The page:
1. Health claims related to (a) the role of a nutrient or other substance in growth, development or function of the body; (b) psychological and behavioral functions, or (c) slimming, weight-control, satiety or reduction of available energy (defined in article 13 of Regulation (EC) No 1924/2006 (1) AND

  2. Health claims referring to the reduction of a risk factor in the development of a disease and related to children’s development (defined in article 14 of Regulation (EC) No 1924/2006) (1)

Since 2008, EFSA has been evaluating generic health claim dossiers submitted by companies or national associations. Articles 15 to 18 of Regulation (EC) No 1924/2006 lay down the Community authorization procedure, which consists of different steps involving the national authorities EFSA and European Commission.1 The applicant first has to send the heath claim authorization request to a Member state, which must check the admissibility of the dossier before forwarding it to EFSA. EFSA must evaluate the dossier and give its opinion within five months. If further information is required, one or two months may be added, depending on the type of claim. EFSA opinions are published on its website. For health claims (article 13), the European Commission has to make a final decision in two months if the opinion is positive. In the opposite case (and for health claims defined in article 14), European Commission has to draft a decision, which will be adopted by Comitology with the scrutiny right of the European Parliament. The final goal of European Commission is to draw up a register of health claims authorized after a rigorous scientific assessment. To date, EFSA has already evaluated many dossiers with a majority of negative opinions. A common reason for rejection is use of language suggesting the ingredient reduces symptoms of disease (which is permitted for drugs only) and not risk factors of disease (as permitted by article 14 of Regulation (EC) No 1924/2006). Positive opinions are published on the EFSA website, with suggested wording.[4] EFSA proposals for wording have to be validated by every Member-State as per their culture, their vocabulary, and their linguistic sensitivity.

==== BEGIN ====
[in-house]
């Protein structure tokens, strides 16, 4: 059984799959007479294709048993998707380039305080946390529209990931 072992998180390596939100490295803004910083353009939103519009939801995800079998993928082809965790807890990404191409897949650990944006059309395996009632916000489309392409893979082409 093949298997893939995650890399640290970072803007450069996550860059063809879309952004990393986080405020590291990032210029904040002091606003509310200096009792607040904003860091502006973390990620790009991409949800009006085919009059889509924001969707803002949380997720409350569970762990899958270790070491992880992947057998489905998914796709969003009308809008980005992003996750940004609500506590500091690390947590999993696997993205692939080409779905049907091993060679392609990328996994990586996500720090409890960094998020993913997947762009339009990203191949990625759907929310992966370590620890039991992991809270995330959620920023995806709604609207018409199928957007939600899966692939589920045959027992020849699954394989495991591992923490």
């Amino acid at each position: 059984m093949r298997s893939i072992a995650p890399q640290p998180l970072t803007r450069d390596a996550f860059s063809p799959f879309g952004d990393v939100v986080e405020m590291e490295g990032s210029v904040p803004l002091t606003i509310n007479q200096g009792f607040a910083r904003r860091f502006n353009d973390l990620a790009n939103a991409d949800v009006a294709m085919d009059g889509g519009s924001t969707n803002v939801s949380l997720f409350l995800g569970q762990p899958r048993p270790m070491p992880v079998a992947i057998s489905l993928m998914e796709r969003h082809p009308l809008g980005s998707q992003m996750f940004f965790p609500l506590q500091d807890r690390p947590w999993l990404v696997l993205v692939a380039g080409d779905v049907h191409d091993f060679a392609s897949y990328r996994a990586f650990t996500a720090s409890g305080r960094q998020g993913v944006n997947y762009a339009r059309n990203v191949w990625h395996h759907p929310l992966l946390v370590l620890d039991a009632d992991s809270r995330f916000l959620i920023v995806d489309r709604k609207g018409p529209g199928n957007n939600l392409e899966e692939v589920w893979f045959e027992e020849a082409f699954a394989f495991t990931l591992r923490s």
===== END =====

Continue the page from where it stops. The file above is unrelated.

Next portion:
As shown in Table 1, several health claims for the specific omega 3 fatty acids DHA and EPA have been issued positive opinions by EFSA, including those for normal function of the heart and maintenance of normal blood pressure, triglyceride concentrations, brain function, and vision. A heath claim for vision development in infants also is permitted.  The regulations state levels of omega 3 fatty acids that must be present in order to make the claims. The health claims for omega-3 fatty acids in Europe are brief and positive in nature. The common thread of the health claims that have been authorized for omega-3 fatty acids in Europe is use of the words “contributes to the maintenance of normal”. Use of the terms “maintains health of….” is found on many of the structure function claims located on labels for omega-3 fatty acid-containing supplements in the U.S. (available from U.S. National Library of Medicine Dietary Supplements Labels Database). In short, the wording of these claims is more similar to permitted structure function claims than qualified health claims in the U.S. Therefore, although the European system may appear to be more restrictive than the U.S., the case study with omega-3 fatty acids shows that this is not necessarily so. The take home message is that the same claim that is used as a structure/function claim in the U.S. may be permitted as a health claim in Europe, provided that there is substantive evidence supporting the claim at the level of usage and the proper procedures for obtaining the claim are followed.

Table 1. Claims for Omega Fatty Acids in US and in Europe


Table References